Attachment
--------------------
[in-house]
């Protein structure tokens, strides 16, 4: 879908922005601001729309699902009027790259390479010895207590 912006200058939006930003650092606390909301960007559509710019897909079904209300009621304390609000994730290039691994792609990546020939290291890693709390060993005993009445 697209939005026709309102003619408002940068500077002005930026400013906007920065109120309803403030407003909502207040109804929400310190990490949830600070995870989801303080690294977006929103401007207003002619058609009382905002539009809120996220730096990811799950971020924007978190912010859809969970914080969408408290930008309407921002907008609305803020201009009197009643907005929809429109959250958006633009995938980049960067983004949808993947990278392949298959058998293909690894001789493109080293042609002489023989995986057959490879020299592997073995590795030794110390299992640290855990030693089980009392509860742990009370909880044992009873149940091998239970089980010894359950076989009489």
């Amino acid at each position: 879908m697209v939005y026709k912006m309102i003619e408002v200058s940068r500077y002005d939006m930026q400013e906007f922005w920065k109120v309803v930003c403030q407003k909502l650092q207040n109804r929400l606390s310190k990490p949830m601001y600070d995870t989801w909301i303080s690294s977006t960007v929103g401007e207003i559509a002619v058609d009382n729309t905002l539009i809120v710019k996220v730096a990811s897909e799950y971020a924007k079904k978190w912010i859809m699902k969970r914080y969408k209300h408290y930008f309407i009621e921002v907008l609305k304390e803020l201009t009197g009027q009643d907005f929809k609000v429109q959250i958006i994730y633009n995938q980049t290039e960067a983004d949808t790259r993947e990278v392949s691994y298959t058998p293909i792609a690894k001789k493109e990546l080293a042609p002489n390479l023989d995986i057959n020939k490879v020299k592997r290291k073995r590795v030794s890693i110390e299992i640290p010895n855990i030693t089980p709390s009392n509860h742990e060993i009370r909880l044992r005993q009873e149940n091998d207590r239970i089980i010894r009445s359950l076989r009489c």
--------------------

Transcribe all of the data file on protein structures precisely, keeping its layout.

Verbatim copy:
[in-house]
């Protein structure tokens, strides 16, 4: 879908922005601001729309699902009027790259390479010895207590 912006200058939006930003650092606390909301960007559509710019897909079904209300009621304390609000994730290039691994792609990546020939290291890693709390060993005993009445 697209939005026709309102003619408002940068500077002005930026400013906007920065109120309803403030407003909502207040109804929400310190990490949830600070995870989801303080690294977006929103401007207003002619058609009382905002539009809120996220730096990811799950971020924007978190912010859809969970914080969408408290930008309407921002907008609305803020201009009197009643907005929809429109959250958006633009995938980049960067983004949808993947990278392949298959058998293909690894001789493109080293042609002489023989995986057959490879020299592997073995590795030794110390299992640290855990030693089980009392509860742990009370909880044992009873149940091998239970089980010894359950076989009489």
């Amino acid at each position: 879908m697209v939005y026709k912006m309102i003619e408002v200058s940068r500077y002005d939006m930026q400013e906007f922005w920065k109120v309803v930003c403030q407003k909502l650092q207040n109804r929400l606390s310190k990490p949830m601001y600070d995870t989801w909301i303080s690294s977006t960007v929103g401007e207003i559509a002619v058609d009382n729309t905002l539009i809120v710019k996220v730096a990811s897909e799950y971020a924007k079904k978190w912010i859809m699902k969970r914080y969408k209300h408290y930008f309407i009621e921002v907008l609305k304390e803020l201009t009197g009027q009643d907005f929809k609000v429109q959250i958006i994730y633009n995938q980049t290039e960067a983004d949808t790259r993947e990278v392949s691994y298959t058998p293909i792609a690894k001789k493109e990546l080293a042609p002489n390479l023989d995986i057959n020939k490879v020299k592997r290291k073995r590795v030794s890693i110390e299992i640290p010895n855990i030693t089980p709390s009392n509860h742990e060993i009370r909880l044992r005993q009873e149940n091998d207590r239970i089980i010894r009445s359950l076989r009489c």